Araceli Ramirez works for Scott and Maureen Torres-Thompson, a couple who became wealthy in one of the tech bubbles but has recently become less wealthy because of bad investments. In fact, they have laid off the gardener and the nanny, leaving Araceli--the housekeeper/cook--as their only domestic employee. A prickly frustrated artist, Araceli is not happy when she realizes they expect her to add child-care duties to her tasks. Of course, Scott and Maureen are not happy either, as Scott is worried about their finances and Maureen is mostly worried about her image. One night, after Maureen spends thousands of dollars to have the mini rainforest in their backyard torn out and replaced with a cactus garden, the two have an argument that becomes a physical confrontation.
The next morning, Maureen takes off with their daughter, not telling anyone she is heading for a spa. At the same time, Scott decides not to come home from work that night without telling anyone. Thus, Araceli finds herself alone for the weekend with the couple's eight- and eleven-year-old sons. After two nights on their own, Araceli decides to try to take the boys to their paternal grandfather's house, but she has only an old picture of the elder Torres, with an address penciled on the back. The threesome sets out on a public transportation journey into areas of Los Angeles so unlike what young Keenan and Brandon have ever experienced that the city seems like a setting in one of Brandon's fantasy novels. After two more days, Maureen and Scott return home, find their children missing, and call the police. The rest of the novel revolves around what will happen to Araceli in the legal system.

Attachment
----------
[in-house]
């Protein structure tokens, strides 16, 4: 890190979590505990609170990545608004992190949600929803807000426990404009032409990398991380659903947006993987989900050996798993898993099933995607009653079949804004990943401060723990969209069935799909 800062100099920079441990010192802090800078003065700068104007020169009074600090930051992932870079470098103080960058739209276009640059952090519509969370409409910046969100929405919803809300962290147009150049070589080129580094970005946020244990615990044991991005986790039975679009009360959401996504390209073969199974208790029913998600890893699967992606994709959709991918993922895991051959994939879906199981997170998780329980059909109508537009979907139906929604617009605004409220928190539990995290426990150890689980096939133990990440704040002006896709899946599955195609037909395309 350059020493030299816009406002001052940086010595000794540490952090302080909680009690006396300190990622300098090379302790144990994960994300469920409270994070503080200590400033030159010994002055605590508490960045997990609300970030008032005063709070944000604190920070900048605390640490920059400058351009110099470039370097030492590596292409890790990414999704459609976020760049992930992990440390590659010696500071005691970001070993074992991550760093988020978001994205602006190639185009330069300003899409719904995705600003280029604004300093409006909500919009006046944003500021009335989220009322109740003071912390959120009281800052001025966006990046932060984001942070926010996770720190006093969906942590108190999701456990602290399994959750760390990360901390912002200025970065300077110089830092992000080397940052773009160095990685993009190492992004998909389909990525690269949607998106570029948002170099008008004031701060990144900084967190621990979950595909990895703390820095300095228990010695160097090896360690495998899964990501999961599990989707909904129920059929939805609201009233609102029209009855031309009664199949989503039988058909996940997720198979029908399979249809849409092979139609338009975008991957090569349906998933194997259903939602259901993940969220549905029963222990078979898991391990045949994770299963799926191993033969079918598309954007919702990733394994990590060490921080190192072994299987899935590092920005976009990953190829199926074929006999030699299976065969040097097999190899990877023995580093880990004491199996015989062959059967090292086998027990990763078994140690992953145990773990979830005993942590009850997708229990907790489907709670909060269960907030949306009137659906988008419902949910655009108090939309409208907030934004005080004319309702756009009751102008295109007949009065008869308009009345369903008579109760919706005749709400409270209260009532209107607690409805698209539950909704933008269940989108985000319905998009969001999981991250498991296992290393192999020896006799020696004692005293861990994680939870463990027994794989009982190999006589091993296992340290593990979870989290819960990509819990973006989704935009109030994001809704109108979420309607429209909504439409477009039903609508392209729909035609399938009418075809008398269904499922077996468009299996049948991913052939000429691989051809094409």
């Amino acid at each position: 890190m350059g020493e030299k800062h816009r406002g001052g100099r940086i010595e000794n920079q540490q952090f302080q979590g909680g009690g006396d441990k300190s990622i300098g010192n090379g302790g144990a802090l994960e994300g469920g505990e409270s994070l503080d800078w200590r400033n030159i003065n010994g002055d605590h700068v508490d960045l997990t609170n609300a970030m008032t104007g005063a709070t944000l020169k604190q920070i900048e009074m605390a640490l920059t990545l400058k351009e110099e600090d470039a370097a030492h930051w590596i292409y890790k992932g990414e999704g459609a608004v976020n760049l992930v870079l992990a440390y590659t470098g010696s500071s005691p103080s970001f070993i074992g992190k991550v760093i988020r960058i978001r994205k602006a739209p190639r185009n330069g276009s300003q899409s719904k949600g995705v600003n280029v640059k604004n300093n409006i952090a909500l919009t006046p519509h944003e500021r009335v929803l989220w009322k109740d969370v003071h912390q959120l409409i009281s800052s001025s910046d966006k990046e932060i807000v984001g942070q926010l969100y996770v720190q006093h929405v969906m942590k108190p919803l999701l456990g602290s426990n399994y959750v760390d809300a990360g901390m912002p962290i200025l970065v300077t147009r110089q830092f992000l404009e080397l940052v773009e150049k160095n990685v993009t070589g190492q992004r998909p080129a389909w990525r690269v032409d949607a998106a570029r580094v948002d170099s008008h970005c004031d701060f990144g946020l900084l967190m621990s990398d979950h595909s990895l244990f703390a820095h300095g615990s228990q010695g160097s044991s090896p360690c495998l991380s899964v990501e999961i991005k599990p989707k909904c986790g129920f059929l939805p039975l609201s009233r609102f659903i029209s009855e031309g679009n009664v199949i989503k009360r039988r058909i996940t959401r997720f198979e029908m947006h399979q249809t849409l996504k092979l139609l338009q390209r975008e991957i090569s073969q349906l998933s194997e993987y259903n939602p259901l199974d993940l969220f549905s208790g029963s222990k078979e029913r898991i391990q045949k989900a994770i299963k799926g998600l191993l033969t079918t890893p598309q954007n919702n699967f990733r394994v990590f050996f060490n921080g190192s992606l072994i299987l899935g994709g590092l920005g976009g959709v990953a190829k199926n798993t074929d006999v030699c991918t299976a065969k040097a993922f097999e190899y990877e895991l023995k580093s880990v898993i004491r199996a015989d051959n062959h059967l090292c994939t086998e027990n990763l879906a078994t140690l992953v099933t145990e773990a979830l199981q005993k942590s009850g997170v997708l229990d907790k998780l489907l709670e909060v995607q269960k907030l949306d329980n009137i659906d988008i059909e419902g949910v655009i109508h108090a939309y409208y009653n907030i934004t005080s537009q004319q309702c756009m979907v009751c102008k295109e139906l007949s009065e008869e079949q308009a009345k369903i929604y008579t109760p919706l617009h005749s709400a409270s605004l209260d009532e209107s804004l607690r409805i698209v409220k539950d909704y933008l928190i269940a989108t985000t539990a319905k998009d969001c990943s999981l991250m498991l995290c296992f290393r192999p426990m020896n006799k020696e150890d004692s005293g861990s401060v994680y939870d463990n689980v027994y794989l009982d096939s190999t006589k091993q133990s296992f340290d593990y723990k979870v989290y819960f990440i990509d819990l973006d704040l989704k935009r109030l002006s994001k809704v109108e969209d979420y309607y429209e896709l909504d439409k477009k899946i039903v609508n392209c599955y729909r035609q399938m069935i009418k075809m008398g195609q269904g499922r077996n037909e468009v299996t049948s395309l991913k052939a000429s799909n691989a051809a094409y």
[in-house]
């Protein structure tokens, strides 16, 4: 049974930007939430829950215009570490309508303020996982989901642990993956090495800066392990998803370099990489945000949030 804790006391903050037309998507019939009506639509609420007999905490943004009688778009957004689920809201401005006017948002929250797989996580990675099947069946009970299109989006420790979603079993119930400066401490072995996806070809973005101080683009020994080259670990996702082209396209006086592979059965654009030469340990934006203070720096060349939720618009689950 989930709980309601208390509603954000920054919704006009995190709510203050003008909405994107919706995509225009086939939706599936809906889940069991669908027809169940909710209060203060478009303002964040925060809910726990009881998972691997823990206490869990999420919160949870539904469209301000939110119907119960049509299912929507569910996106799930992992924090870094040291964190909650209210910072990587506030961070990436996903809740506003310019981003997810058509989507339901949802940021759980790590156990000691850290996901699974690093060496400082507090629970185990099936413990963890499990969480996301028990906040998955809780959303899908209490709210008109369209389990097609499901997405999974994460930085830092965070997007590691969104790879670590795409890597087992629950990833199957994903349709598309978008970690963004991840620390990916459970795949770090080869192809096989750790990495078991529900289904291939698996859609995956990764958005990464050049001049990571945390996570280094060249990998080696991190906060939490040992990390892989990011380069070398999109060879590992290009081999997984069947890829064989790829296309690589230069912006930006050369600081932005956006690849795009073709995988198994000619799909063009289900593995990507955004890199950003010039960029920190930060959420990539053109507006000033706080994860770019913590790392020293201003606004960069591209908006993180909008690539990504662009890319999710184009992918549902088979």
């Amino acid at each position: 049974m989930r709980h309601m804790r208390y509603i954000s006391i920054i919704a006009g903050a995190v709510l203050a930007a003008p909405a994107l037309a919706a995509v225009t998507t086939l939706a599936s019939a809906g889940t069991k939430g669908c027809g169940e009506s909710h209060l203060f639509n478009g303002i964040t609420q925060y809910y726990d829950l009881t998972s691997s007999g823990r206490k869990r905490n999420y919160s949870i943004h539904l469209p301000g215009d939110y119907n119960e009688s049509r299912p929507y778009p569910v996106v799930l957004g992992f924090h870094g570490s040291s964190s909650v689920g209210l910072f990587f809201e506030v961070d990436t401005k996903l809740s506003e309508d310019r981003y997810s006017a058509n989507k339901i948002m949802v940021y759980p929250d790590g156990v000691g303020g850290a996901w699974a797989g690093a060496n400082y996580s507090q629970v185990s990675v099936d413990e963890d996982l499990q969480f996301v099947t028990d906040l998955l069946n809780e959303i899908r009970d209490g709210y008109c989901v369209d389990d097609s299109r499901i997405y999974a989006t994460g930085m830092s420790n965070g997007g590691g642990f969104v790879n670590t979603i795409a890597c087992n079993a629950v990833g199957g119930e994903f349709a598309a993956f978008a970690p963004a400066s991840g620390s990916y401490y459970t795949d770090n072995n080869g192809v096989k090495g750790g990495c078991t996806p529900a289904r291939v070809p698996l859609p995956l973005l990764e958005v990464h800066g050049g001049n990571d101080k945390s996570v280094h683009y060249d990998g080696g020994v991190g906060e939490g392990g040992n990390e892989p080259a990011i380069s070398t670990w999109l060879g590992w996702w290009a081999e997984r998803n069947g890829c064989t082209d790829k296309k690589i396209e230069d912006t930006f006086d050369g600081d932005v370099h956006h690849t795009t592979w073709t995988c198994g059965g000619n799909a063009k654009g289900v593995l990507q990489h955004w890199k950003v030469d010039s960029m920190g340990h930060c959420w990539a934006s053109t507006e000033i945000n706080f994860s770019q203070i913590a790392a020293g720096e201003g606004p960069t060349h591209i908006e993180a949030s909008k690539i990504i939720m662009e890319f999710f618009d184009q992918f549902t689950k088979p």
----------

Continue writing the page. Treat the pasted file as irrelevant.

We discussed Barbarian Nurseries at book group last night, and the differences of opinion were interesting. Some people found that the first part of the novel--the domestic set-up to the crisis--dragged but enjoyed the unraveling of Araceli's case in the legal system. Others felt exactly the opposite--they thought the beginning of the book was interesting but once the legal system was involved, the book became bogged down in politics and dragged. Some found everything about the situation at the core of the book implausible; others thought it could happen. What we generally agreed upon was that Tobar had a set of issues he wanted to talk about--how Los Angeles is divided along ethnic and class lines, what should be done about immigration, the media's role in exacerbating the city's problems--and perhaps didn't have the novelistic chops to integrate his commentary on those issues into a novel with a believable plot and well-rounded characters. (One of our members who is familiar with Tobar's work says he is an excellent journalist.) We did, however, give him credit for not making one side heroic and the other side villainous. The major characters in the novel are all equally flawed.
T.C. Boyle's satiric Tortilla Curtain makes many of the same points that Tobar does. (A stronger dose of humor might have improved Barbarian Nurseries.) Mona Simpson's My Hollywood, which focuses on a Filipina nanny, makes similar points about parenting and caretaking of the children of wealth. I preferred Boyle's and Simpson's books to Tobar's, but I do find myself respecting his not totally successful effort.
It [the tropical garden] seemed to him it would take a village of Mexicans to keep that thing alive, a platoon of men in straw hats, wading with bare feet into the faux stream that ran through the middle of it. Pepe did it all on his own. He was a village unto himself, apparently.